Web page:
Enter the global carbon budget. Just like a financial budget, this tells us how much carbon we have left to ‘spend’ before we run out. Unlike a financial budget, we won’t be physically prevented from spending any more once it runs out, but we will certainly be going into overdraft.
The Paris climate agreement, negotiated in 2015 by nearly all governments in the world, commits to keeping global temperature to below 2oC which is what majority of scientists agree is a ‘safe’ limit. Learn more about that historic agreement here.
Science tells us that if we want to stay below 2oC, the carbon budget is reached once we emit another 805 gigatonnes of carbon dioxide (GtCO2e). If we want to stay below 1.5oC, the aspirational target of the global climate agreement, we have even less leeway: 205 GtCO2e1, 2. But this only gives us a 66% chance of limiting the temperature increase to 2oC or 1.5oC respectively.
We’ve already used up our budget for a 100% chance of limiting warming to 1.5oC3.
That means that even if the world did everything needed to keep the temperature rise to 1.5oC, we cannot guarantee that it will be enough – we have already emitted too much. So whatever we do now, we can only hope.
So what does this mean? And how long do we have left before we make our climate unsafe?
Today, we emit a total of about 53.2 GtCO2e per year, of which the bulk comes from fossil fuels (about 36 GtCO2e or 68%). Agriculture, forestry, and other land use changes are the second largest source of emissions, at about 12 GtCO2e or roughly 24% of global emissions4.
You can see the sources of current emissions by sector below. For more information, read about the causes of climate change here.
At current emissions levels, we only have 5 years left to have even a 66% chance of keeping climate change below 1.5oC. We have more time for 2oC but we must change course quickly; every increase in temperature brings with it more uncertainty and more financial, ecological, and human costs.
And that’s not all. We are seeing a huge gap between the reality of the emissions path we’re on and the emissions path we need to be on.
Science tells us that annual emissions in 2030 need to be as low as 42 GtCO2e to stay below 2oC. That’s 12-14 GtCO2e less than what we expect if current policies including country commitments from the Paris Agreement are successfully implemented.
To stay below 1.5oC, total annual emissions would have to be around 39 GtCO2e – this is a massive 15-17 GtCO2e less than currently projected.
These are huge emissions gaps, see figure below, that need to be addressed and solutions found if we are to meet our climate commitments.
The Carbon Tracker Initiative follows this budget closely for the energy sector and has advocated for investors to ensure there is plan to stop supporting industries that burn fossil fuels that will ‘break the bank’ as far as the carbon budget is concerned. For more on how investors influence global emissions read here.
We need game-changing technologies that are ready for immediate large-scale deployment, that are available and cost-effective in all countries, and that deliver real, measurable, effective and near-term emission reductions.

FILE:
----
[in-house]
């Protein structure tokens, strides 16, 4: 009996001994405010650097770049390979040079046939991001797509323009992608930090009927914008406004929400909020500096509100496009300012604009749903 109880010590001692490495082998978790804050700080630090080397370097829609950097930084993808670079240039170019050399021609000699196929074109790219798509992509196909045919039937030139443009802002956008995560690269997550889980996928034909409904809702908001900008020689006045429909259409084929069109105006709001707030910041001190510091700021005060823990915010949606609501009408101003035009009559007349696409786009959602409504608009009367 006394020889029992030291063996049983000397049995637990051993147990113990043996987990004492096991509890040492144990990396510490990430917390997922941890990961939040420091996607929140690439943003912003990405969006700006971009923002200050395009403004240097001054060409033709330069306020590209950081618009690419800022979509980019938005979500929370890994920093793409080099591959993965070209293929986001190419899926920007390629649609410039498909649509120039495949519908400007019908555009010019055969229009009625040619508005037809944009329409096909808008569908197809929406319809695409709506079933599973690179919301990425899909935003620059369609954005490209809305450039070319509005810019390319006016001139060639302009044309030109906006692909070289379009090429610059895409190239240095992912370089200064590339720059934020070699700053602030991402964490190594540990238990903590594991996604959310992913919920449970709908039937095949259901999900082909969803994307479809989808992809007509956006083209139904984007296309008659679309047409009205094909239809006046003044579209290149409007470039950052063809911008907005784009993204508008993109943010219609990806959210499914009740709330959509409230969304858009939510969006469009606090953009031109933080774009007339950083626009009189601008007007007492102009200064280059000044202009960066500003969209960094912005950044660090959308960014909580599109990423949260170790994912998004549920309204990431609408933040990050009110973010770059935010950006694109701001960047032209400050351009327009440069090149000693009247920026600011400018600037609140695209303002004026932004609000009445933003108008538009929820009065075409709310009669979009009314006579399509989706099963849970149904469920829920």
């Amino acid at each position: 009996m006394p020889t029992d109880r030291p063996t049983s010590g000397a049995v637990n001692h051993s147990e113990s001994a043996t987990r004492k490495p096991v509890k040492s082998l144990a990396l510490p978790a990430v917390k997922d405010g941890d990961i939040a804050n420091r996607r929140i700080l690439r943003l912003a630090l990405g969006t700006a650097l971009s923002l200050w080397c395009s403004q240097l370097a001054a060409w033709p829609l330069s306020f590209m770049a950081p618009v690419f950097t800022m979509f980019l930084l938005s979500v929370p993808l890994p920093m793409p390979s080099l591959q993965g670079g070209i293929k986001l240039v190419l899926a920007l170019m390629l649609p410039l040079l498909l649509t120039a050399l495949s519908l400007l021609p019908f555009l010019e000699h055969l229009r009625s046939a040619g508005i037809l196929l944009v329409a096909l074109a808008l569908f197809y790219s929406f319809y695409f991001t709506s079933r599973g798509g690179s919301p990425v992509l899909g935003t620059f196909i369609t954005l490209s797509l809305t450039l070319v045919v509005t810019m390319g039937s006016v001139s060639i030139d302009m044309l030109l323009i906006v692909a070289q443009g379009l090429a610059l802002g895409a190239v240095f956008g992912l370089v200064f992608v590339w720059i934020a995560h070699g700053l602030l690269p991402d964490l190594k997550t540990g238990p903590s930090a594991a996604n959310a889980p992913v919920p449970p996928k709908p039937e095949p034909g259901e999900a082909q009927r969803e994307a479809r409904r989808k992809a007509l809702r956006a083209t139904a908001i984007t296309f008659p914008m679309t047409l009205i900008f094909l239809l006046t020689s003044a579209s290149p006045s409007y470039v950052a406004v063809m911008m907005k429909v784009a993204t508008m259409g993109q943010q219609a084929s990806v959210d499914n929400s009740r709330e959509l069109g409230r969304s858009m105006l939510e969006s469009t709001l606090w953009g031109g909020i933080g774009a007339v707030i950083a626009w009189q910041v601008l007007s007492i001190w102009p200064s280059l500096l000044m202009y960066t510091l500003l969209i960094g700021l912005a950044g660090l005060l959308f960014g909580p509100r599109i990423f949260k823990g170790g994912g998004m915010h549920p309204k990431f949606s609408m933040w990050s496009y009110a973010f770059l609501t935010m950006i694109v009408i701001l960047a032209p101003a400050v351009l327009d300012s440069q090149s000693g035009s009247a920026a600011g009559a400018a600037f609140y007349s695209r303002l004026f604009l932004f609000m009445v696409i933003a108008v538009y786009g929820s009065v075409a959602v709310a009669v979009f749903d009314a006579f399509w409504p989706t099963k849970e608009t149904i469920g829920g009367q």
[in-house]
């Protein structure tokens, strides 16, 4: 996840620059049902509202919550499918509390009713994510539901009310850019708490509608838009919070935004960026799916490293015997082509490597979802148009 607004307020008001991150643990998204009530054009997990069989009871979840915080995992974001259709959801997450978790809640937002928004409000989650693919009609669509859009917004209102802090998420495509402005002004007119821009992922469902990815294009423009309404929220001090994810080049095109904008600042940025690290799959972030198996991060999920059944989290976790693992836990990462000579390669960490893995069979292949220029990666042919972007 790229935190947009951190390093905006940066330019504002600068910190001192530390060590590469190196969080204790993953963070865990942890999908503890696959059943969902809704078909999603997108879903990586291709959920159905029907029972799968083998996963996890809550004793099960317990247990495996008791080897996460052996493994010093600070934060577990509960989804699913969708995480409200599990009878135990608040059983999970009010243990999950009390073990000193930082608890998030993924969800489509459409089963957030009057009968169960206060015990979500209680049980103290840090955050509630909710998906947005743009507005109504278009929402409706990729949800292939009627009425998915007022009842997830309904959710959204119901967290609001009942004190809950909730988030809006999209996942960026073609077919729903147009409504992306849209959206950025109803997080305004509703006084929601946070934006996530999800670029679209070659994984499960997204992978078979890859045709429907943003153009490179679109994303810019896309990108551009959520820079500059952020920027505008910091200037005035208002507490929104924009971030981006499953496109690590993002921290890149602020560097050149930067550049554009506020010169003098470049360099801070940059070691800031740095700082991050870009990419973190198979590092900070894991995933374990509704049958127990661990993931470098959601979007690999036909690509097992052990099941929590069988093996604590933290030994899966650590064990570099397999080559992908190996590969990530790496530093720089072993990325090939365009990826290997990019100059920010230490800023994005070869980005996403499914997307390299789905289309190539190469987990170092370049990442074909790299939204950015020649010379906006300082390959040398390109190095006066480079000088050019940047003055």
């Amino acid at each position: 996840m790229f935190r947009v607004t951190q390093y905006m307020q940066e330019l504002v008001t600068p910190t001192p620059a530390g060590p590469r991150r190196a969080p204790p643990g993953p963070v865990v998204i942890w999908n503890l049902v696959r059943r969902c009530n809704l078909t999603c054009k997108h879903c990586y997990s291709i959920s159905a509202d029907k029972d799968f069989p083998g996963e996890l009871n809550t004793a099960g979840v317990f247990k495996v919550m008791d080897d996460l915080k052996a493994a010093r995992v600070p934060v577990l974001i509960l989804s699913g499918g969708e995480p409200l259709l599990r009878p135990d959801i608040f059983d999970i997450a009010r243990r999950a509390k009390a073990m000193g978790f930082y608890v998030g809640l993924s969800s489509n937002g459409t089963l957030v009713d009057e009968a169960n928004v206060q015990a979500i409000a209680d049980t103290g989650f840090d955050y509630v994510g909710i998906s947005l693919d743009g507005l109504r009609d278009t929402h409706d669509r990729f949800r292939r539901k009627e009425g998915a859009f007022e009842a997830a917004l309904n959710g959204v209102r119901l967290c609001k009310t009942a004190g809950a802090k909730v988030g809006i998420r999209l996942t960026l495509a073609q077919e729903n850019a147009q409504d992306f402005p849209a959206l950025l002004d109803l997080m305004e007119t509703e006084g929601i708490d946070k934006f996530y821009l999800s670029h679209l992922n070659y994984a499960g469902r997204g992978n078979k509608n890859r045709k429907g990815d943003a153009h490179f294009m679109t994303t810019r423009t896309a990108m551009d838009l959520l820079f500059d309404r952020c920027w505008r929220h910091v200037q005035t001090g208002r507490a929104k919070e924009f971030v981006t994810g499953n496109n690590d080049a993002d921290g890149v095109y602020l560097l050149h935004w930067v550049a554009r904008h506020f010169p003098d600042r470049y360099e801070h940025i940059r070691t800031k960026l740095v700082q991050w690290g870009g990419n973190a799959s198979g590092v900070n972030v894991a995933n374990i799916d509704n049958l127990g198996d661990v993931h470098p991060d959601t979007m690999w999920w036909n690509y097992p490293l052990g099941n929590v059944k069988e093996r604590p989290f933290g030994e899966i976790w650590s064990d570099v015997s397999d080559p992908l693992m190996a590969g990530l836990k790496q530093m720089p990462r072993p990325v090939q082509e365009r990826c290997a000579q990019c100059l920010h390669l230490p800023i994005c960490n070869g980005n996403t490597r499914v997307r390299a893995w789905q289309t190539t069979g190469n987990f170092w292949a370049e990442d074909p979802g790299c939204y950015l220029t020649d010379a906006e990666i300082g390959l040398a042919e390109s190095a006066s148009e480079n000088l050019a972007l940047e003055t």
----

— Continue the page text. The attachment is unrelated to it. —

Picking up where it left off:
And that’s why the way that we use our land is so important for our climate and life on earth. Forests, peatlands and grasslands are the most important carbon sink on land: together they store about 2,000 Gt of carbon, and every year, forests and other natural ecosystems absorb about 11 GtCO2e5.
To really understand the carbon budget and what it means for the energy sector we need a deep understanding of the whole carbon cycle.
This amazing ability to remove carbon dioxide from the atmosphere makes land carbon sinks a safety net for the climate – a buffer against catastrophic climate change.
That’s why protecting and enhancing natural ecosystems is a cost-effective climate solution that can absorb 5.2 GtCO2 from the atmosphere per year (that’s about a third of the emissions gap), and perhaps as much as 7 Gt (54% of the emissions gap) with large scale restoration of degraded lands6. But we’re losing 4.3-5.5 GtCO2 per year from ecosystems7.
Destruction and degradation of forests are approximately 10% of total global emissions.
Once these sinks are gone, the climate safety net is gone forever, and the budget will be blown.
At Ecosphere+ we are working to scale up investment into the world’s most valuable natural technology – trees.
While many ingenious technological solutions for reducing carbon emissions are being developed and deployed, forests are the most valuable and effective natural asset that we have – and their potential is ready to be harnessed today. Forests also deliver many other benefits beyond just carbon!
That is why we at Ecosphere+ work to protect forests.
 66% chance of staying under the respective temperatures.
 Carbon Brief (2016) Analysis: Only five years left before 1.5C carbon budget is blown Accessed April 4, 2017
 Carbon Tracker 2016
 UNEP (2016) The Emissions Gap Report 2016.
 Global Carbon Project (2016) Global Carbon Budget 2016.
 UNEP (2015) The emissions gap report 2015, Nairobi.
 IPCC (2014) ‘Agriculture, forestry and other land use (AFOLU)’. In: IPCC AR5, WG3.